Also taking part in the meeting were Prime Minister of Armenia Nikol Pashinyan, President of Belarus Alexander Lukashenko, President of Kazakhstan Kasym Jomart Tokayev, President of Kyrgyzstan Sadyr Japarov, heads of the EAEU observer states – President of Uzbekistan Shavkat Mirziyoyev and President of Cuba Miguel Diaz-Canel Bermudez; Chairman of the Board of the Eurasian Economic Commission Mikhail Myasnikovich, Chairman of the Executive Committee and Executive Secretary of the Commonwealth of Independent States Sergei Lebedev, and Chairman of the Board of the Eurasian Development Bank Nikolai Podguzov.
The participants discussed current issues related to the activities of the Eurasian Economic Union, including joint efforts to counteract the spread of the coronavirus and to address the socioeconomic consequences of the pandemic, energy cooperation and the formation of unified oil and gas markets, and collaboration on the climate and environment agenda.
The participants in the meeting approved a series of documents, including a statement On Economic Cooperation between the Member States of the Eurasian Economic Union within the Framework of the Climate Agenda and a resolution On Transitioning to the Second Stage in the Formation of Unified Markets of Oil and Petroleum Products in the Eurasian Economic Union.
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Speech at the meeting of the Supreme Eurasian Economic Council
President of Russia Vladimir Putin: Friends, colleagues,
Like all of you, I would like to express satisfaction with the fact that despite certain COVID-related challenges, our integration efforts continue, and continue to deepen. The remarks of our colleagues confirm that all of us are interested in seeing the Eurasian Economic Union make further progress and that we cooperate closely and achieve results in the most diverse areas, primarily trade and the economy.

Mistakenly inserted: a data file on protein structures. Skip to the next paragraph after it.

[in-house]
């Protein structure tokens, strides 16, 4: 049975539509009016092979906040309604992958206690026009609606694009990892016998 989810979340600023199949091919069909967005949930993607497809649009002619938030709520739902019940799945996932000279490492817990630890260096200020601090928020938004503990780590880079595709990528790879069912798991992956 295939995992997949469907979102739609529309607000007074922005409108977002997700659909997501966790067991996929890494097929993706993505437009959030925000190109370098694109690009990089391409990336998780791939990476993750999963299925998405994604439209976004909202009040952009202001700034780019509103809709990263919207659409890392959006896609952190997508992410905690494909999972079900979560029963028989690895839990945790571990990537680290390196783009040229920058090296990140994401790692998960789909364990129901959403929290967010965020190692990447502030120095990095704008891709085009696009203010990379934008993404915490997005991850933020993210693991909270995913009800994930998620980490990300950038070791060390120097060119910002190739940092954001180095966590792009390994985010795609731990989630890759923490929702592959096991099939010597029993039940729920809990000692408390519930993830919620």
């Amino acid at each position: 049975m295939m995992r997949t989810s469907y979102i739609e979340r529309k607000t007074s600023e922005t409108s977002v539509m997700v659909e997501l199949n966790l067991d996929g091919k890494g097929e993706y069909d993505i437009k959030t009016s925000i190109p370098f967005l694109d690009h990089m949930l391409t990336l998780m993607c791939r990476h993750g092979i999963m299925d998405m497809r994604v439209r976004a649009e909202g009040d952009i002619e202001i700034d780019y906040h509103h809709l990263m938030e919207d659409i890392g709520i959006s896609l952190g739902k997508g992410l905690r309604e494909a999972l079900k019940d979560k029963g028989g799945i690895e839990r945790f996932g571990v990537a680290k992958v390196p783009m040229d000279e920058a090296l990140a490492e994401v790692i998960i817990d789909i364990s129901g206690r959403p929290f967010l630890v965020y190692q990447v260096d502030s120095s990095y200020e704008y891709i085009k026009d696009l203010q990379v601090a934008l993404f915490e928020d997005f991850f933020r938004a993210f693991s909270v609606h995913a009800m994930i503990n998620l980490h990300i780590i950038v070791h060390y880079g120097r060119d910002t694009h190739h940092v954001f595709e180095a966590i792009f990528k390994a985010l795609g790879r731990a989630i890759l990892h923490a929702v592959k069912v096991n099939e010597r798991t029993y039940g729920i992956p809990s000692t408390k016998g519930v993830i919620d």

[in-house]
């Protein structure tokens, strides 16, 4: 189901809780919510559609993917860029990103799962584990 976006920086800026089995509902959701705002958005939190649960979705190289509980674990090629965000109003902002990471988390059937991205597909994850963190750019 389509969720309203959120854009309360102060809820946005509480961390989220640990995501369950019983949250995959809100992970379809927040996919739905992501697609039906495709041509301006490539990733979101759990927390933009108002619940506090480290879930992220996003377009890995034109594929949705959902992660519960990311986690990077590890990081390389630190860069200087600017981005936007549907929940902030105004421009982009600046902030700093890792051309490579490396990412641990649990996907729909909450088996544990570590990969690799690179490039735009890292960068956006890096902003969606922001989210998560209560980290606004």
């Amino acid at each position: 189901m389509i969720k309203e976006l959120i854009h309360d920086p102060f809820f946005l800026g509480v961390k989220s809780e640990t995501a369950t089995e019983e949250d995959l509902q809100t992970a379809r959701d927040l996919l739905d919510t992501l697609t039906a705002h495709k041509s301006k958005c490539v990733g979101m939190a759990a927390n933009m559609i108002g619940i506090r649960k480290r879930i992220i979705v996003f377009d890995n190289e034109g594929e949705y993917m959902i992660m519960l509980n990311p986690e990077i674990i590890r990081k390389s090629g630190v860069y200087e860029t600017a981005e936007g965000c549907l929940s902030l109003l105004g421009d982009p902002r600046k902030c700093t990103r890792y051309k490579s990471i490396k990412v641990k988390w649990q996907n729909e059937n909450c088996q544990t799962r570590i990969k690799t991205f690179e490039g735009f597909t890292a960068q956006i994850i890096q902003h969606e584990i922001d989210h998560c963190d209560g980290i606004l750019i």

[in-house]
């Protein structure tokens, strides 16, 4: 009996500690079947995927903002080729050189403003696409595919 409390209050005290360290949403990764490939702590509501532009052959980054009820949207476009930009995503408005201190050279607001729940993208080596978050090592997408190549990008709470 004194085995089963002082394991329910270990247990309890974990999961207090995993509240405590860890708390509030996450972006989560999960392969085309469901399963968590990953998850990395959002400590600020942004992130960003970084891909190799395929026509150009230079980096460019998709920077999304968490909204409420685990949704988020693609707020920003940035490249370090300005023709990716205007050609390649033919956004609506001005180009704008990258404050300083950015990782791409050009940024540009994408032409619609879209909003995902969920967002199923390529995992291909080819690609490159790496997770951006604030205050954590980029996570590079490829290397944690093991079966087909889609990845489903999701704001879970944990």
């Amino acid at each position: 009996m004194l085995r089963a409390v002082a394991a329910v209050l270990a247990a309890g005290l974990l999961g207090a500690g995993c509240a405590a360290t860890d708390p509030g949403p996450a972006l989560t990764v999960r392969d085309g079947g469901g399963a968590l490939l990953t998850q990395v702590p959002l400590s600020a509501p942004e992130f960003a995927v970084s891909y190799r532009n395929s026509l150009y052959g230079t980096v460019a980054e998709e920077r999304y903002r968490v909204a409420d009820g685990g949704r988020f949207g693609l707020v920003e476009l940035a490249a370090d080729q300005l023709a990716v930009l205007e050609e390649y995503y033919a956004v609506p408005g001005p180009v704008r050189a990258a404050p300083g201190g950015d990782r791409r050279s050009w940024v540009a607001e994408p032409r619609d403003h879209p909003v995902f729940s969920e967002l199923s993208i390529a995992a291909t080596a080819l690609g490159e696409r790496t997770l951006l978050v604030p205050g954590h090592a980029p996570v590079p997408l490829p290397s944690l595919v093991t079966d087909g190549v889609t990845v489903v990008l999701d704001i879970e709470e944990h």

An important joint project titled Strategic Directions in the Development of Economic Integration to 2025, which we approved at the end of last year, is being implemented successfully.
Economic growth resumed in almost all EAEU economies. In particular, Russia’s GDP grew by 4.8 percent in the first six months of 2021. Industrial output in the entire EAEU increased by 4.4 percent and agricultural output by 0.6 percent.
Mutual trade is doing quite well, with trade between the EAEU members increasing by almost a third (31.9 percent) in January-June, and EAEU foreign trade with third countries up by a quarter.
These numbers were achieved despite the fact that some EAEU member states are being subjected – we are aware of this and spoke about it before – to illegitimate sanctions imposed by some countries. It is no secret that these sanctions are being used not only as a tool of unfair competition, but also as a means to undermine legitimate governments by creating social, economic and political problems or exacerbating existing problems, which any country has in ample supply.
We believe such unfavourable external conditions should drive closer cooperation within our union. The importance of close interaction is becoming even more important as we are getting ready to switch to national currencies and cut the use of the dollar and euro in mutual settlements, to make arrangements for import substitution and development of advanced high-tech industries, and to provide people with food.
Incidentally, Russia has gained vast experience in supporting economic growth under Western restrictions, and we are willing to share it with our EAEU partners.
Implementing major economic projects is easier and faster if done as a collaborative effort. I cannot but agree with our chairman [Kassym-Jomart Tokayev] that there is a shortage of such projects. Of course, we need to look for them and implement them, to introduce innovative technologies and to meet the growing demand for high-quality goods and services and thus effectively resist outside pressure.
In this context, we believe it is important for the EAEU to continue to work systematically to build up cooperation in the manufacturing industry and agriculture and to ensure maximum freedom for the movement of goods, services, capital and labour in order to form a truly full-fledged and steady common market.